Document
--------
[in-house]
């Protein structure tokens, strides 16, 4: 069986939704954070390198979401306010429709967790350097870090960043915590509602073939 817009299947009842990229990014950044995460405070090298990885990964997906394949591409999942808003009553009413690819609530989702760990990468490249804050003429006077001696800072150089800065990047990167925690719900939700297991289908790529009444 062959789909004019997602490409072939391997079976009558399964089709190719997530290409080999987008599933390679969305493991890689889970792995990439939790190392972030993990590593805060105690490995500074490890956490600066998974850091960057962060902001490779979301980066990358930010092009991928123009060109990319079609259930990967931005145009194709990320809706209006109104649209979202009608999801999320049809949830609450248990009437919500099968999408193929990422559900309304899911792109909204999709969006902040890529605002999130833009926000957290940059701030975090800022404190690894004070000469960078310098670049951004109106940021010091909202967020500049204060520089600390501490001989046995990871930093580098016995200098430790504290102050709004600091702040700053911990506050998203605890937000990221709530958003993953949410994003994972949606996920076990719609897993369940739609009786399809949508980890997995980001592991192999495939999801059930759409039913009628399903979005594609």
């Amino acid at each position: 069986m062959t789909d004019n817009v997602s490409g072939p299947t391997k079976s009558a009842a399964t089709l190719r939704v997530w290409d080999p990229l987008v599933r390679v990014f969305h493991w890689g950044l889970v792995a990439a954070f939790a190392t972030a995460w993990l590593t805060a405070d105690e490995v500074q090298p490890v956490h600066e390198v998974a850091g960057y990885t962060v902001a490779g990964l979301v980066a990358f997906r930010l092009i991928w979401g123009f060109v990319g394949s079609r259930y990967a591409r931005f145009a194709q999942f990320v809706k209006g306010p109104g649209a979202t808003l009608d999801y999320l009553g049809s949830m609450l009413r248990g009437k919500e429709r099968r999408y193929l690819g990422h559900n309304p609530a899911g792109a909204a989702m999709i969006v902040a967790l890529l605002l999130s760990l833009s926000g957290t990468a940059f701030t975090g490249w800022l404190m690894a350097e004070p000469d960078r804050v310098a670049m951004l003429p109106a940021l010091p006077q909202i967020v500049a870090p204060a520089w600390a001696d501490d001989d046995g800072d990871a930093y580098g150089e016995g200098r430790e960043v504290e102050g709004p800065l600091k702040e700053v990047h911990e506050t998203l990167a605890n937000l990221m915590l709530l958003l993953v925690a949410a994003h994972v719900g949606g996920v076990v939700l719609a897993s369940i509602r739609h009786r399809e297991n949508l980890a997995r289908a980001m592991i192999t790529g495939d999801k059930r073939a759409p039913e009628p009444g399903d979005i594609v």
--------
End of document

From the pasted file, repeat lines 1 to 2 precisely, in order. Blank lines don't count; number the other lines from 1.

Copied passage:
[in-house]
């Protein structure tokens, strides 16, 4: 069986939704954070390198979401306010429709967790350097870090960043915590509602073939 817009299947009842990229990014950044995460405070090298990885990964997906394949591409999942808003009553009413690819609530989702760990990468490249804050003429006077001696800072150089800065990047990167925690719900939700297991289908790529009444 062959789909004019997602490409072939391997079976009558399964089709190719997530290409080999987008599933390679969305493991890689889970792995990439939790190392972030993990590593805060105690490995500074490890956490600066998974850091960057962060902001490779979301980066990358930010092009991928123009060109990319079609259930990967931005145009194709990320809706209006109104649209979202009608999801999320049809949830609450248990009437919500099968999408193929990422559900309304899911792109909204999709969006902040890529605002999130833009926000957290940059701030975090800022404190690894004070000469960078310098670049951004109106940021010091909202967020500049204060520089600390501490001989046995990871930093580098016995200098430790504290102050709004600091702040700053911990506050998203605890937000990221709530958003993953949410994003994972949606996920076990719609897993369940739609009786399809949508980890997995980001592991192999495939999801059930759409039913009628399903979005594609």